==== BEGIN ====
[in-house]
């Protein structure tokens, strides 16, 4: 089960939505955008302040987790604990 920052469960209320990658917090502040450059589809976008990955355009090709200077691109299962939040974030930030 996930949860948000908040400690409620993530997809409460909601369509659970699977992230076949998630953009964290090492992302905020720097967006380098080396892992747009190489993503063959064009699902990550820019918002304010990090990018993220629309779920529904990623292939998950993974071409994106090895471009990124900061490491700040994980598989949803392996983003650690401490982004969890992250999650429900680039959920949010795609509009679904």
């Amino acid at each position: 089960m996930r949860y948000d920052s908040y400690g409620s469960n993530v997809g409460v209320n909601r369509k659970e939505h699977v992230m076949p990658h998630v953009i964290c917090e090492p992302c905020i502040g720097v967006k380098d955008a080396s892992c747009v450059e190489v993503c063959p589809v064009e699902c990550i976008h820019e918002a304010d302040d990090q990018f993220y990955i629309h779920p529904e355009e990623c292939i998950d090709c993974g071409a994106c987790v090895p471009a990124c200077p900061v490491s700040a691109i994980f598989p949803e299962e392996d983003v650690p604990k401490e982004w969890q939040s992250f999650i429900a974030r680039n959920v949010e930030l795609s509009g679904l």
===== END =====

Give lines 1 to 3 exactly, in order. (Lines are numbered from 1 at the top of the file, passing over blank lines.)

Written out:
[in-house]
């Protein structure tokens, strides 16, 4: 089960939505955008302040987790604990 920052469960209320990658917090502040450059589809976008990955355009090709200077691109299962939040974030930030 996930949860948000908040400690409620993530997809409460909601369509659970699977992230076949998630953009964290090492992302905020720097967006380098080396892992747009190489993503063959064009699902990550820019918002304010990090990018993220629309779920529904990623292939998950993974071409994106090895471009990124900061490491700040994980598989949803392996983003650690401490982004969890992250999650429900680039959920949010795609509009679904």
């Amino acid at each position: 089960m996930r949860y948000d920052s908040y400690g409620s469960n993530v997809g409460v209320n909601r369509k659970e939505h699977v992230m076949p990658h998630v953009i964290c917090e090492p992302c905020i502040g720097v967006k380098d955008a080396s892992c747009v450059e190489v993503c063959p589809v064009e699902c990550i976008h820019e918002a304010d302040d990090q990018f993220y990955i629309h779920p529904e355009e990623c292939i998950d090709c993974g071409a994106c987790v090895p471009a990124c200077p900061v490491s700040a691109i994980f598989p949803e299962e392996d983003v650690p604990k401490e982004w969890q939040s992250f999650i429900a974030r680039n959920v949010e930030l795609s509009g679904l």